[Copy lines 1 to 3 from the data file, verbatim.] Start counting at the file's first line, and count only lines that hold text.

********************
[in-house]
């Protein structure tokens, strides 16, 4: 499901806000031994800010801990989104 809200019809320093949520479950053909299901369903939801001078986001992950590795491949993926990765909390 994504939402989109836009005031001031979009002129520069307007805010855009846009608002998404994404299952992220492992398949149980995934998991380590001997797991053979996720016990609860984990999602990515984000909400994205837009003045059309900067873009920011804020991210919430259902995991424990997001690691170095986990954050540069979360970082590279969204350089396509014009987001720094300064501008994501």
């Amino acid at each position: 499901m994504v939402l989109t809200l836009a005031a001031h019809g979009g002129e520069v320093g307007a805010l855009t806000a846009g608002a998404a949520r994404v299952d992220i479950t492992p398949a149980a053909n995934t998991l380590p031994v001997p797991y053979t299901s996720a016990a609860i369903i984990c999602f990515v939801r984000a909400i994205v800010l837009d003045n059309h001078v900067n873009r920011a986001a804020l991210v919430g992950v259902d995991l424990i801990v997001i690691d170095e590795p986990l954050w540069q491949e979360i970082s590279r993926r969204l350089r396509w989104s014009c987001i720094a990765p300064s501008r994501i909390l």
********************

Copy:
[in-house]
């Protein structure tokens, strides 16, 4: 499901806000031994800010801990989104 809200019809320093949520479950053909299901369903939801001078986001992950590795491949993926990765909390 994504939402989109836009005031001031979009002129520069307007805010855009846009608002998404994404299952992220492992398949149980995934998991380590001997797991053979996720016990609860984990999602990515984000909400994205837009003045059309900067873009920011804020991210919430259902995991424990997001690691170095986990954050540069979360970082590279969204350089396509014009987001720094300064501008994501």
């Amino acid at each position: 499901m994504v939402l989109t809200l836009a005031a001031h019809g979009g002129e520069v320093g307007a805010l855009t806000a846009g608002a998404a949520r994404v299952d992220i479950t492992p398949a149980a053909n995934t998991l380590p031994v001997p797991y053979t299901s996720a016990a609860i369903i984990c999602f990515v939801r984000a909400i994205v800010l837009d003045n059309h001078v900067n873009r920011a986001a804020l991210v919430g992950v259902d995991l424990i801990v997001i690691d170095e590795p986990l954050w540069q491949e979360i970082s590279r993926r969204l350089r396509w989104s014009c987001i720094a990765p300064s501008r994501i909390l």